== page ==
Some day I want to get a chain guide on there as well but I really don't know how they work except for the all inclusive bash guard/chain guide systems. I need to do some research on the chain guide and see what I can find. If you find anything let me know!

    I'm dying to run into you up on the mountain now! Our bikes are practically like non-identical twins separated at birth! OK, too stalker-ish for you??? I'll be looking for the yellow Pitch up there now every time I ride. Hope to see you around the valley sometime.

  16. #16
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    e13 offers a nice guide that works with reliably dual chain rings. There are others out there as well.

  17. #17
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    Great news! I assumed that 34t had the outer diameter of a 34t cog which would be slightly larger than the 32t ring I have on the middle
    Mike, a 34t bash is made to cover a 34t ring, and so on. If you ever decide to move to a 34t middle ring you're good to go with that bash.

    Check out the Blackspire Stinger chain tensioner, it makes a pretty solid 2 ring set up when paired with your bash... for little money.

  18. #18
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    chain guide

    Quote Originally Posted by thebrow

    Some day I want to get a chain guide on there as well but I really don't know how they work except for the all inclusive bash guard/chain guide systems. I need to do some research on the chain guide and see what I can find. If you find anything let me know!
    You might consider a "Ronnie ring" Cactus sells them for about $20. They prevent the chain from jumping off the small ring (in the event that the front derailleur cannot). They work slick, and are very easy to install. My AM bike was always dropping the chain off the front no matter what I did, this little gem solved the issue for good...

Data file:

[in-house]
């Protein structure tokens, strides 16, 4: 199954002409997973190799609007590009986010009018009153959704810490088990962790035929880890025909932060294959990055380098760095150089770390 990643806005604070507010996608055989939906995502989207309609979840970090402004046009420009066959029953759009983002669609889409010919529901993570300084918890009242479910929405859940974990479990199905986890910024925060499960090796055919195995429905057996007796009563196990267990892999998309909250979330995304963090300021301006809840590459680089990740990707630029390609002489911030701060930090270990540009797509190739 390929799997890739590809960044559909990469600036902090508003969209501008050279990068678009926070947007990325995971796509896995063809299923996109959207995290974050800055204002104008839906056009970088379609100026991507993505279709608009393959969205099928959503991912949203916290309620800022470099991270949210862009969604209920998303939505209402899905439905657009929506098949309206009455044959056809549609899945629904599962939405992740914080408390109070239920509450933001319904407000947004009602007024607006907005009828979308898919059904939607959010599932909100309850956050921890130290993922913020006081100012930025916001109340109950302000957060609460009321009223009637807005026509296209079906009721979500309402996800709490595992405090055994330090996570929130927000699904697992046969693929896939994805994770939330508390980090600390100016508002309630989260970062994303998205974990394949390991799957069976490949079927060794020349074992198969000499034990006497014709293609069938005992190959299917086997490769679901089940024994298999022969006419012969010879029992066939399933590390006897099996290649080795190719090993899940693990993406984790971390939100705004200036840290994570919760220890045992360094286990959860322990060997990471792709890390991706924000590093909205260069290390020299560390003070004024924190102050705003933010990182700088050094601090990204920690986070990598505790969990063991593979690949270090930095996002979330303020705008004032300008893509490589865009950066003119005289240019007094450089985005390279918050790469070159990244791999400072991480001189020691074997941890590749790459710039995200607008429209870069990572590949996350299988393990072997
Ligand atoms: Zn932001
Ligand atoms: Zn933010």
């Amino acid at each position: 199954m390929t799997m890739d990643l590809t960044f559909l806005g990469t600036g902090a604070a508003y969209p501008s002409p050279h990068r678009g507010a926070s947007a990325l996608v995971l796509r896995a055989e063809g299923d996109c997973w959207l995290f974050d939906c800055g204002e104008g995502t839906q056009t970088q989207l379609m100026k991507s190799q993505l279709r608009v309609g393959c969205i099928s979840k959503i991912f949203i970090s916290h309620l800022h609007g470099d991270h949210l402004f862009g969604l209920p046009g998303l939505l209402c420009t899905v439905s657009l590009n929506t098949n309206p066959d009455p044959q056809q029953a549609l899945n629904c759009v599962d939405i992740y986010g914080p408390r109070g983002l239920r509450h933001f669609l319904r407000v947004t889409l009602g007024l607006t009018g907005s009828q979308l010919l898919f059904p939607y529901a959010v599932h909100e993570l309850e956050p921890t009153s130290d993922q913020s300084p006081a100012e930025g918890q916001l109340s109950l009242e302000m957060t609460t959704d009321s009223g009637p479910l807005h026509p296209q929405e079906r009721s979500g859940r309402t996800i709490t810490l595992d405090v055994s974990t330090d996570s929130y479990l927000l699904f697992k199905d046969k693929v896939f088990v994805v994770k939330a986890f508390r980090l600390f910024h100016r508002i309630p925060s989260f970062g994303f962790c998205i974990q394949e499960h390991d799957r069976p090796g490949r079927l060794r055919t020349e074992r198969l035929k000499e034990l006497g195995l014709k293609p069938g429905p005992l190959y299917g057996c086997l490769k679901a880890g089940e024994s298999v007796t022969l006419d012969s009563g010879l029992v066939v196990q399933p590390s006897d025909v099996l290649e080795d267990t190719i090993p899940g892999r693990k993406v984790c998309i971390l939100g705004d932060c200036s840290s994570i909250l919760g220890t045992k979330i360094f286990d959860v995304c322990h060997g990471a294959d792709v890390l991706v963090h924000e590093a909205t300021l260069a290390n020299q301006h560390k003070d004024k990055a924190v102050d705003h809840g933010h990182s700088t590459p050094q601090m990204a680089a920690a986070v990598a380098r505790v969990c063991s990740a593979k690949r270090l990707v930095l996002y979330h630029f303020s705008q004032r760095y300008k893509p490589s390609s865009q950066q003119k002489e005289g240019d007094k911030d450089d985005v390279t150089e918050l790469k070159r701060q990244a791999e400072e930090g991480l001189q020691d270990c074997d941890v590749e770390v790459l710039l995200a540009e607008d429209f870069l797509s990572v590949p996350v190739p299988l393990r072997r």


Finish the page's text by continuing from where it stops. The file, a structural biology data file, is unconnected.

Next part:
Check my pulse...

  19. #19
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    Thanks to all the answers concerning a chain guide or similar device. I'll be looking each of these over tonight and get an order in.

    Mike, only time I have ever had the chain drop on my bike was on National last Saturday after putting the bash guard on. Probably not a case of the bash guard contributing to the chain jump but more likely the bike loosening up still since it is still fairly new (bought in November '10)

    Thanks again for the responses!

  20. #20
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    You new to bash guard guys may or may not know this, but once you are no longer running a big ring you can shorten your chain accordingly, this will help in the chain dropping area.
    The question isn't who's going to let me, it's who's going to stop me.

  21. #21
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    Quote Originally Posted by Stumpy29er
    You new to bash guard guys may or may not know this, but once you are no longer running a big ring you can shorten your chain accordingly, this will help in the chain dropping area.
    Good call. I went to a medium cage derailleur when I took the big ring off and I haven't dropped a chain since, with a shortened chain of course.

  22. #22
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    removing anodize tip:

    Here's a tip some of you may or may not know. If you've got an anodized part that is faded or you just want to remove the anodizing color, use this stuff:


    It will remove the color and give you a natural aluminum finish that you can polish or not. Just let it soak and rinse.

    Dash

  23. #23
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    Quote Originally Posted by Grave9
    Spray paint it black!
    Hell no! I'm gonna check and see what it costs to powdercoat it purple

    Quote Originally Posted by randyharris
    You may not remember, but I tried warning you about running a large ring - they just get trashed...
    You're right, I don't, but I'm sure you did. Didn't actually give it a whole lotta thought until that trip up and down National. LOTS of banging on the big ring.

    Quote Originally Posted by thebrow
    I'm dying to run into you up on the mountain now! Our bikes are practically like non-identical twins separated at birth! OK, too stalker-ish for you??? I'll be looking for the yellow Pitch up there now every time I ride.
    Slightly stalkerish I'll be around. PMP, SoMo, Deem Hills, anywhere close with some single track...

    Quote Originally Posted by eatdrinkride
    Check out the Blackspire Stinger chain tensioner, it makes a pretty solid 2 ring set up when paired with your bash... for little money.
    OK, so school me on the chain tensioner... What's it's purpose? Obviously to tension the chain but I can count on my d1ck how many times my chain has popped off any ring and while that was back with some tamer riding I've never thought of it being a problem. Guess it must be since the 2011 Pitch is a 2x9 with bash & tensioner.

    Quote Originally Posted by Stumpy29er